One of three city free-states in Germany and gateway to Northern Sea once hosted an important Jewish Community in Altona, nowadays one of its neighbourhoods. At the Altona cemetery, one next to each other, are buried two important Rabbis representing two different Jewish Philosophies – R. Yaakov Emden and R. Yonathan Eibenschutz. Apart from that, one can feel the atmosphere of a commercial crossroad, one of the biggest seaports in Europe.
Capital of Germany and one of largest European cities is rare example of a city, whose center is constantly under development, partially due to its partition during Cold war period. Today’s Berlin is a vibrant metropolis, full of modern architecture, art and culture. It is home to largest Jewish community and Jewish museum in Germany. It is possible to visit Berlin yeshiva, founded as a part of first attempt to create Jewish neighborhood in former Eastern bloc.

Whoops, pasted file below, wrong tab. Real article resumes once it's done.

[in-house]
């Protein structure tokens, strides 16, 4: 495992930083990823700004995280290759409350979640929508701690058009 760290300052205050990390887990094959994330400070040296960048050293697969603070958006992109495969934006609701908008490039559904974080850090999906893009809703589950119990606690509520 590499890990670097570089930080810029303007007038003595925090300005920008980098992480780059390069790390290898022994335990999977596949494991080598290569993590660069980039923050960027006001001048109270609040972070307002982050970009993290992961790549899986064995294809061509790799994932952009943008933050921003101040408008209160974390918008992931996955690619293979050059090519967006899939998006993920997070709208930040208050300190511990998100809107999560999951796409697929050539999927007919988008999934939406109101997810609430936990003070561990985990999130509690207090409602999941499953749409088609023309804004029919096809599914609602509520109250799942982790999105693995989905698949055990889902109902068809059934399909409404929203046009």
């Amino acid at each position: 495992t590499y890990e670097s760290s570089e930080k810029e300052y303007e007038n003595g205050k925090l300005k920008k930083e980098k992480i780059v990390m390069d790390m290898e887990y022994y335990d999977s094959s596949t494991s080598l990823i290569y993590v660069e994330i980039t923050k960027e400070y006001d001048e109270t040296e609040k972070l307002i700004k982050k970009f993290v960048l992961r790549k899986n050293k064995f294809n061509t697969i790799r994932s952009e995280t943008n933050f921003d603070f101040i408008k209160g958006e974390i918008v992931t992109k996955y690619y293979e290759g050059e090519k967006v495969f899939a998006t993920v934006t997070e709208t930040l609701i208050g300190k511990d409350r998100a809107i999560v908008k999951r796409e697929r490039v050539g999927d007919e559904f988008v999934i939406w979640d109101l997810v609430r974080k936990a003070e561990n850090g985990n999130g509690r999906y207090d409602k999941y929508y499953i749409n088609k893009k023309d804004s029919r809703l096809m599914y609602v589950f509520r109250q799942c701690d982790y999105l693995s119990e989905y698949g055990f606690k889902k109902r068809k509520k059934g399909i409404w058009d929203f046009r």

Saxon capital and Elbe metropolis is one of centers of Northern Germany halfway between Prague and Berlin. Although it was almost destroyed at the end of World War II, today’s Dresden is a beautiful city with many reconstructed or newly constructed buildings, the famous Zwinger gallery, the Opera house and the new Dresden synagogue, are examples of modern synagogue architecture in Germany.